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New technology in Ottawa could take the guesswork out of red lights

Twelve intersections along Hunt Club Road have been the site of tests for new technology which hooks up cars to the traffic light system.

A demonstration of new Smart City traffic technology was on display on Thursday.

Kieran Delamont / Metro

A demonstration of new Smart City traffic technology was on display on Thursday.

It could soon be more than just a yellow light giving you warning a light is about to change as the city is now testing technology that tells drivers what to expect before it happens.

The system works like this: as you approach one of the 12 intersections hooked up to the system, an icon on your dashboard tells you either how long you will need to wait until the light turns green, or if it's currently green, how long until it turns red.

In the latter case, the idea would be that you are able to brake more smoothly, and use less fuel, than in a system where a red light could surprise you.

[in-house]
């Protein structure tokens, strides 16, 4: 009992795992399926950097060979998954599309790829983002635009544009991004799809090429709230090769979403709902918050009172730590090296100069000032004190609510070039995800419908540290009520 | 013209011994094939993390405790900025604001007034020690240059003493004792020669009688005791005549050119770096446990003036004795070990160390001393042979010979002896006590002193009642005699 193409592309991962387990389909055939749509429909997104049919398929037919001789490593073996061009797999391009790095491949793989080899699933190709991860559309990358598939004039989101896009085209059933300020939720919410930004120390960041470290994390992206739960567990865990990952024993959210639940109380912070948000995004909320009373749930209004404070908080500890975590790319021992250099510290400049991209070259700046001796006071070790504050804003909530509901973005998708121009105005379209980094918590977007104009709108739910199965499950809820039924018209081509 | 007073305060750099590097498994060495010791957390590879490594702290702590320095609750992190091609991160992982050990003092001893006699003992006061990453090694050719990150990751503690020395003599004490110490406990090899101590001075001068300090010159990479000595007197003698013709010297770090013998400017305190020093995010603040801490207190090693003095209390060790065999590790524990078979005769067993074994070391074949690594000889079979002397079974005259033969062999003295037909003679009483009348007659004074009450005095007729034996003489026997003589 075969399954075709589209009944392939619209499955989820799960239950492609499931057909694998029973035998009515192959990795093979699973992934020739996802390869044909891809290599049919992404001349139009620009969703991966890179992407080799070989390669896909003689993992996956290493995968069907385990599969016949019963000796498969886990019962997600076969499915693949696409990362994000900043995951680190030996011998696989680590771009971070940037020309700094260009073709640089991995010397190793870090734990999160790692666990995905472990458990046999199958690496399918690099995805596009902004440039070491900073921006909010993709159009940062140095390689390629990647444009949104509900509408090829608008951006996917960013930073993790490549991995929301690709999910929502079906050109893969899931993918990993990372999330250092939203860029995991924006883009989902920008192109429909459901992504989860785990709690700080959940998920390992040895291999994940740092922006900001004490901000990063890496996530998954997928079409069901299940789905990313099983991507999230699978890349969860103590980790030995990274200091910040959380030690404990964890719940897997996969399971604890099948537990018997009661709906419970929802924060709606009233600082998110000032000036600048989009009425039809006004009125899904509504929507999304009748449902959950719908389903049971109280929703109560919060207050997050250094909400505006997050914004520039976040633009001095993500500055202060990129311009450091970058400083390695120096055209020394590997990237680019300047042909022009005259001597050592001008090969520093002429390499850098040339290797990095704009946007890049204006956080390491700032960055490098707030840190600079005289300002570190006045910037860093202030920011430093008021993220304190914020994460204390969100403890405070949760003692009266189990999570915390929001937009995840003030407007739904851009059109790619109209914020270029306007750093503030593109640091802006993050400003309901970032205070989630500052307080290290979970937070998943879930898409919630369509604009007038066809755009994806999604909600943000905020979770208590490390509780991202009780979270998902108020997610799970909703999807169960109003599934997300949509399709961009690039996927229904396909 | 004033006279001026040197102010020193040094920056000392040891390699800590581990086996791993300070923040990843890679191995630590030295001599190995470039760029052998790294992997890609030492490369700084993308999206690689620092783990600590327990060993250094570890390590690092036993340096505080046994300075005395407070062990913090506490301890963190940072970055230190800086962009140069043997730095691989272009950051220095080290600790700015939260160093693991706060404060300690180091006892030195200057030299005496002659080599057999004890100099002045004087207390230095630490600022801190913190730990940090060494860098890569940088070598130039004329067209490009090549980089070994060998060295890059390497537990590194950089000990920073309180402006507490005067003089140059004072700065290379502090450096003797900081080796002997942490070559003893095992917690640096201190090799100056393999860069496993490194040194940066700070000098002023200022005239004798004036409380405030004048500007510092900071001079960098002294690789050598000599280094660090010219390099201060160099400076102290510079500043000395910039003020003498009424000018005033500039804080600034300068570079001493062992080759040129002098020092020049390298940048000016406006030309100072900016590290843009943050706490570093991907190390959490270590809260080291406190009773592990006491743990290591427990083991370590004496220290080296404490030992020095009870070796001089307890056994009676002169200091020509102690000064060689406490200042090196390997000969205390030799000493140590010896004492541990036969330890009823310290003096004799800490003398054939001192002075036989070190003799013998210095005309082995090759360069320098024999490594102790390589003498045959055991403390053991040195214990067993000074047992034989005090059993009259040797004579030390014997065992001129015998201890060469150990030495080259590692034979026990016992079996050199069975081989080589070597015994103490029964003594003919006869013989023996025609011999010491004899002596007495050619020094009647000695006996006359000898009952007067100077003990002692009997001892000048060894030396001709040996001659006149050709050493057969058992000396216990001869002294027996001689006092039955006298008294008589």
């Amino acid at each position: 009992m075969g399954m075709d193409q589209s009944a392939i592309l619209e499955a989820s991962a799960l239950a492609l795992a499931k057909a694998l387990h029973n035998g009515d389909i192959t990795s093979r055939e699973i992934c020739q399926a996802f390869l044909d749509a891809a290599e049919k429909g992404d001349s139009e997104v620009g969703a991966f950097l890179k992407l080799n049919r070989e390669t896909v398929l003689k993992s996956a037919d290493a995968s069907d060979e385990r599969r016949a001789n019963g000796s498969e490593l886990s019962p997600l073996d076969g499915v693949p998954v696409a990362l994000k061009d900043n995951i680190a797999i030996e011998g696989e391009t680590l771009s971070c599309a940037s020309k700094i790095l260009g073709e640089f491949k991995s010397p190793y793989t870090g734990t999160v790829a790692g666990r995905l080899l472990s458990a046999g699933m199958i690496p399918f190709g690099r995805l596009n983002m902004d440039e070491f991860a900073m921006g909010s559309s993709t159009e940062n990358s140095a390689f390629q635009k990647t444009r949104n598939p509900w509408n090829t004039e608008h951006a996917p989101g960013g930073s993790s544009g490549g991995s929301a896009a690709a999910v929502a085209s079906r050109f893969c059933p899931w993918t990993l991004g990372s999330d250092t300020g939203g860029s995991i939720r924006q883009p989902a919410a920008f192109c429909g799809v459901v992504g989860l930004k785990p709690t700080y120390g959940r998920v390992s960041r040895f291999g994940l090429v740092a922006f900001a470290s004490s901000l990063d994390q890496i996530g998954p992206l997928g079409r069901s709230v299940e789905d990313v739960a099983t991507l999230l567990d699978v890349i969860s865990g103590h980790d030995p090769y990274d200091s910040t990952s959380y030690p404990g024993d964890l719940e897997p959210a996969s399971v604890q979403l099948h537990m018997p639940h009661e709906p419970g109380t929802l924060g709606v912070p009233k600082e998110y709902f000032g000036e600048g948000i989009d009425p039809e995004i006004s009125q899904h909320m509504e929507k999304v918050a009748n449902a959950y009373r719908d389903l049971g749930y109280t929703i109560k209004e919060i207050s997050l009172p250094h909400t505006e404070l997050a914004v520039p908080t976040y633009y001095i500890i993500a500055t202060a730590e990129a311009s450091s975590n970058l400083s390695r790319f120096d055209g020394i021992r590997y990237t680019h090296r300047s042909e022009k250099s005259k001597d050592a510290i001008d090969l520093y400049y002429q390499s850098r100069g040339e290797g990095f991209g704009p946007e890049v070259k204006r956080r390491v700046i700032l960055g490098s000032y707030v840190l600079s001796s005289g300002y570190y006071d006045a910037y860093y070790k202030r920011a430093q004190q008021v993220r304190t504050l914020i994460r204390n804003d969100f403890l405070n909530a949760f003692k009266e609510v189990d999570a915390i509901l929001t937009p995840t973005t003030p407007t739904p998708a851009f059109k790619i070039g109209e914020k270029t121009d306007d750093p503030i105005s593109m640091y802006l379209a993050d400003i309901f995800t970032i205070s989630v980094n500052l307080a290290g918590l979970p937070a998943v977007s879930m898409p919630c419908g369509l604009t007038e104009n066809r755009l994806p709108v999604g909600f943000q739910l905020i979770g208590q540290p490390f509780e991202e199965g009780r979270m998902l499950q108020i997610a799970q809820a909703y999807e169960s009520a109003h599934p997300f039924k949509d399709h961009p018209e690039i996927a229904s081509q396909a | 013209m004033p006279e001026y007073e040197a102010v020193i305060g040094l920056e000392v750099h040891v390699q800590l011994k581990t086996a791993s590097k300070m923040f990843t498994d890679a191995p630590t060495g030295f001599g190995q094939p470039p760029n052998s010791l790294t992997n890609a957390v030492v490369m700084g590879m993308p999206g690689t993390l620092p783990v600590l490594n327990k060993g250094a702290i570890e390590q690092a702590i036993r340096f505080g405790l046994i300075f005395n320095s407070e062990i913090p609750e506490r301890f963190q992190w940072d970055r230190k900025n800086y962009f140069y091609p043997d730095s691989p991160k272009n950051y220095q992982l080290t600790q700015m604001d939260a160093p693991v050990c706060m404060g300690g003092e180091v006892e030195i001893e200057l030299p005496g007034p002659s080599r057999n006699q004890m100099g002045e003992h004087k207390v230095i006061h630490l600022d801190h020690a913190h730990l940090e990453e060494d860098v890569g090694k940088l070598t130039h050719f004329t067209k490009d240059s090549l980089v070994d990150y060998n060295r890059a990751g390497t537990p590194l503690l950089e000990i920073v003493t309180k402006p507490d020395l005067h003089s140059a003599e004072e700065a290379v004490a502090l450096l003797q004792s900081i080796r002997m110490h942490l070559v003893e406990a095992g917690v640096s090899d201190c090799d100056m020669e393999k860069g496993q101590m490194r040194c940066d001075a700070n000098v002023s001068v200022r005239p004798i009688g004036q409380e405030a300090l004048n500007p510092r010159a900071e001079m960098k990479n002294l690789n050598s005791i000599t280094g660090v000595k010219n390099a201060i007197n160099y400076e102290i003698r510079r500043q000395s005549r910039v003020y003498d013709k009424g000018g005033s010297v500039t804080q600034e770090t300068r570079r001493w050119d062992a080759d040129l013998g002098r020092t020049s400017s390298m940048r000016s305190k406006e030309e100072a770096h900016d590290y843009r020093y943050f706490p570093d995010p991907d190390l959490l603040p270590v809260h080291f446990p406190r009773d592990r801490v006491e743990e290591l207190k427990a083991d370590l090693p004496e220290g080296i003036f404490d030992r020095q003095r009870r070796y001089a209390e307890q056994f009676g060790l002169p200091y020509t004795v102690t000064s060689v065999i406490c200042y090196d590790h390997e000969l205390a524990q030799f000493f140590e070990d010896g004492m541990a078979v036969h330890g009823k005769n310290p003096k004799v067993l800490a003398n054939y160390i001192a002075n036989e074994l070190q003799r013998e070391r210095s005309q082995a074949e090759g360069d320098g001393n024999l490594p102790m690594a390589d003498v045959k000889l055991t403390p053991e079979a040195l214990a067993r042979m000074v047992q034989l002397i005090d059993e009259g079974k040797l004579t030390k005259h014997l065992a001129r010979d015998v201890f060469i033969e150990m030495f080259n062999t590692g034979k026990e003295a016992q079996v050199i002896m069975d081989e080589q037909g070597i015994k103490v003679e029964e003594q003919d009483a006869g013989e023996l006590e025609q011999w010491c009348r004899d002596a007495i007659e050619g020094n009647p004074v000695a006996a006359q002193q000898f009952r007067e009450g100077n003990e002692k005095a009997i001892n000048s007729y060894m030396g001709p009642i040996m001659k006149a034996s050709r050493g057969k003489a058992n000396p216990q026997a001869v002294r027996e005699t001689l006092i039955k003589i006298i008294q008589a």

The $300,000 project, which was half funded by the feds, with the province chipping in another quarter, saw a six kilometre stretch of Hunt Club Drive able to communicate with a limited test run of trucks.

The city wanted to test it with “professional drivers” first, to iron out the kinks—before being rolled out any further. 

The system makes use of the Smart City infrastructure the city has already invested in, as the connected vehicle technology uses data from the traffic management system. “We’re using existing data from the traffic system, but packaged in a different way,” said Greg Kent, manager of traffic management at the city.

The system is another step that Ottawa is taking in the direction of becoming a leader in autonomous car technology. Earlier this fall, Kanata hosted the first ever test of an autonomous vehicle on a municipal road. 

“In Kanata, there’s a saying: change doesn’t scare us out there, it excites us,” said MP Karen McCrimmon.

Though similar systems are in use in some American cities, like Las Vegas and Portland, the everyday driver will still have to wait before they get to try it out in their own car

“It’s at least one model year away” from being available to the public, said Andrew Thompson, managing director of Thompson Technologies.

The tests have been underway since August, and are now being analyzed by researchers at Carleton University. 

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